You show us this magnificent talent, this accomplished artist, a man who changed every form of major American media, much admired in the greater world, staggering around wearing padded silks, and strange hats, in a spurious costume drama, so he can finance his own projects and keep himself afloat.
That is some kind of tragedy. Not unique, but a tragedy, all the same.
The classical tragic esthetic is a wonderful philosophical and existencial literary tradition - I love Aeschylus - Certainly tragedy is a fundamental theme in Welles' films - they're essentially one big series of variations on a tragic theme - (although I wonder what it would be like to read all of Welles' 60 or so unfilmed screen plays - would it be a constant tragic leitmotive, or more like Shakespeare, a mix of tragedy, comedy, history, romance?) and I'm not arguing that there are important tragic aspects to Welles' life - my point of contention is more to the degree of our silver screen Lucifer's fall from grace. (My main difficulty is how does one encapsulate to vastness of Welles' life in a manageable single presentation? My favorite solution would be something like 2 4-hour DVD's - one presenting a biography of Welles' - using the maximum of audio-visuals - interviews, pictures, etc... and a second DVD with a chronological 'best of' series of clips covering as much as possible in all media, his own films, uncredited in other films, acting monologues, talk show performances, etc...) But the question seems to have considerable legs, so I opened a separate thread in the General Discussion area to see if it can fly on its own tragic wings of destiny...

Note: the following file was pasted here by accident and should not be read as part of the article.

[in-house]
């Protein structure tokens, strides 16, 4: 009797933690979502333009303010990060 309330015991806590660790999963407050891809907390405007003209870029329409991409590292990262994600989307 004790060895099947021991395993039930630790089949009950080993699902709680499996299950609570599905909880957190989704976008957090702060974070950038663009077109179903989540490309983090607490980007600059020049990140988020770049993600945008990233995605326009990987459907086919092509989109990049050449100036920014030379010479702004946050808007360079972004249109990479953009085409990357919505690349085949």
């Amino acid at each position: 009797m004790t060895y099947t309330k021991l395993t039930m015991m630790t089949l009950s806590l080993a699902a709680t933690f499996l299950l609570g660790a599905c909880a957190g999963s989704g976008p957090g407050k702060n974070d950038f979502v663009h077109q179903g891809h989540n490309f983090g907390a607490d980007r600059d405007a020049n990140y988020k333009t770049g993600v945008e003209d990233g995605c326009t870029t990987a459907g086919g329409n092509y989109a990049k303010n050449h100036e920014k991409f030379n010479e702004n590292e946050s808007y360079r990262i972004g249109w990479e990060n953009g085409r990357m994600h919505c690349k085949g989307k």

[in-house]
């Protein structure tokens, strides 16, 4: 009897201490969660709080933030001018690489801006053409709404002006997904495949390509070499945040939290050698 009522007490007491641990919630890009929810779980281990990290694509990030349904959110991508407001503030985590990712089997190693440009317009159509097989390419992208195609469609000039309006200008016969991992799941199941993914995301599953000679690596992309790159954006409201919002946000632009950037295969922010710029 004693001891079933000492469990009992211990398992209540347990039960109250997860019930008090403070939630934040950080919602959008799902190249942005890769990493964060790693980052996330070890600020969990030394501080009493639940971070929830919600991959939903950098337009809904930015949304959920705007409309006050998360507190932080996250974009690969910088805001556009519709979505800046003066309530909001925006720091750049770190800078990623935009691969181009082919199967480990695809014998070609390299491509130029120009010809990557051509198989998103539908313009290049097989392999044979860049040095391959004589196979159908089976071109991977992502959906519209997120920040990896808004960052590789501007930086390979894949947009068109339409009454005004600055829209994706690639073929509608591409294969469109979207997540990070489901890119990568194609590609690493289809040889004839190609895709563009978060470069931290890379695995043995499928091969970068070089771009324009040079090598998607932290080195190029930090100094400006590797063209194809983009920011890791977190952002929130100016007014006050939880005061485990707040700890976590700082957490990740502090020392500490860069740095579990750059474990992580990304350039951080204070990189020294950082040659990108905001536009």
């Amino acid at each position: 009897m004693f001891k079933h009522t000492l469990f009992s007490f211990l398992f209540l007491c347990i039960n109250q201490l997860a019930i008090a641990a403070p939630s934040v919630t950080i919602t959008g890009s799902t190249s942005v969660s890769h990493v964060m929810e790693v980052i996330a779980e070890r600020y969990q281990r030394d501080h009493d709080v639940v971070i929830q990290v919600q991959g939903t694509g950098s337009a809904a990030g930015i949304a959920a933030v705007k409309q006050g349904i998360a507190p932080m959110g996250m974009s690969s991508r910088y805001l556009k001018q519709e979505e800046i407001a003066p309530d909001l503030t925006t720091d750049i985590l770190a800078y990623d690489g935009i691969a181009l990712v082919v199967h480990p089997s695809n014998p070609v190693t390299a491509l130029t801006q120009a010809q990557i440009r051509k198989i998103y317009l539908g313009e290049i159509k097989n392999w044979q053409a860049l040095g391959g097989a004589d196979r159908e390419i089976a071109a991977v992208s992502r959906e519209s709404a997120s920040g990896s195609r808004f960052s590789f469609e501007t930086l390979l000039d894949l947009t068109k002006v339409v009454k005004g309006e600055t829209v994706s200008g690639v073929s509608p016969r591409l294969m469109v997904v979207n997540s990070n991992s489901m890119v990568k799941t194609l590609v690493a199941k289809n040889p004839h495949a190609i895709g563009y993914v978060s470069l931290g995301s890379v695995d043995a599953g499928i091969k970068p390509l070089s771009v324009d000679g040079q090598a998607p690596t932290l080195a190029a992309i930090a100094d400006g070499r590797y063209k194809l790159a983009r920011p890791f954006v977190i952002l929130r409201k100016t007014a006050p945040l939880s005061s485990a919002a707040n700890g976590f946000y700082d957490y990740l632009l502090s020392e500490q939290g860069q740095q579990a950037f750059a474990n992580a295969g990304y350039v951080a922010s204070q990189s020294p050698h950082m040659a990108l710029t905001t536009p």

Evidently, to have tragedy one as to have a prior triumph, to have a fall, there need be a prior rise, so I like to keep in mind both sides of the coin i.e. triumph/tragedy - rise/fall.
Any thoughts on this?